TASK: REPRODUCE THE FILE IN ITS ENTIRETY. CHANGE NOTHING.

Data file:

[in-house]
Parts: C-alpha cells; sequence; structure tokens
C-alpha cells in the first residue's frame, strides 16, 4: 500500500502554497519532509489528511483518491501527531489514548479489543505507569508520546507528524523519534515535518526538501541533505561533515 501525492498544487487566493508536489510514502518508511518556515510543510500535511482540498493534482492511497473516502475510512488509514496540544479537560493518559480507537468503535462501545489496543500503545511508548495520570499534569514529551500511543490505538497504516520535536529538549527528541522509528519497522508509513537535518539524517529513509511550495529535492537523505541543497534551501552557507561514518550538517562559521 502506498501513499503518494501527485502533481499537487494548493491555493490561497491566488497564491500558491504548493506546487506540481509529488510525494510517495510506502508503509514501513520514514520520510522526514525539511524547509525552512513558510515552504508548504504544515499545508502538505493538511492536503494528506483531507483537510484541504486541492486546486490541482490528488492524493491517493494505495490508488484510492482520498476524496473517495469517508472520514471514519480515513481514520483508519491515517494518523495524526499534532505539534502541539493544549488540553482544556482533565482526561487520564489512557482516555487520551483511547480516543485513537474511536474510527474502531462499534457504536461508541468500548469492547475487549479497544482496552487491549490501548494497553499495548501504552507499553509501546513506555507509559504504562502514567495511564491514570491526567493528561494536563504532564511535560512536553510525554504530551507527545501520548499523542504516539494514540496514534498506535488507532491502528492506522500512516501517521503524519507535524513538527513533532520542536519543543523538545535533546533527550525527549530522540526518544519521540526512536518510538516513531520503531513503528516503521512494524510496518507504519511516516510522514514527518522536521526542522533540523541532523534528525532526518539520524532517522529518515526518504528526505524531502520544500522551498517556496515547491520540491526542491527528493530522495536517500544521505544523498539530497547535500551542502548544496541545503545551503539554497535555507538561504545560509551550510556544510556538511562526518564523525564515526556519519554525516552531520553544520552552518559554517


[in-house]
Parts: C-alpha cells; sequence; structure tokens
C-alpha cells in the first residue's frame, strides 16, 4: 500500500502554497519532509489528511483518491501527531489514548479489543505507569508520546507528524523519534515535518526538501541533505561533515 501525492498544487487566493508536489510514502518508511518556515510543510500535511482540498493534482492511497473516502475510512488509514496540544479537560493518559480507537468503535462501545489496543500503545511508548495520570499534569514529551500511543490505538497504516520535536529538549527528541522509528519497522508509513537535518539524517529513509511550495529535492537523505541543497534551501552557507561514518550538517562559521 502506498501513499503518494501527485502533481499537487494548493491555493490561497491566488497564491500558491504548493506546487506540481509529488510525494510517495510506502508503509514501513520514514520520510522526514525539511524547509525552512513558510515552504508548504504544515499545508502538505493538511492536503494528506483531507483537510484541504486541492486546486490541482490528488492524493491517493494505495490508488484510492482520498476524496473517495469517508472520514471514519480515513481514520483508519491515517494518523495524526499534532505539534502541539493544549488540553482544556482533565482526561487520564489512557482516555487520551483511547480516543485513537474511536474510527474502531462499534457504536461508541468500548469492547475487549479497544482496552487491549490501548494497553499495548501504552507499553509501546513506555507509559504504562502514567495511564491514570491526567493528561494536563504532564511535560512536553510525554504530551507527545501520548499523542504516539494514540496514534498506535488507532491502528492506522500512516501517521503524519507535524513538527513533532520542536519543543523538545535533546533527550525527549530522540526518544519521540526512536518510538516513531520503531513503528516503521512494524510496518507504519511516516510522514514527518522536521526542522533540523541532523534528525532526518539520524532517522529518515526518504528526505524531502520544500522551498517556496515547491520540491526542491527528493530522495536517500544521505544523498539530497547535500551542502548544496541545503545551503539554497535555507538561504545560509551550510556544510556538511562526518564523525564515526556519519554525516552531520553544520552552518559554517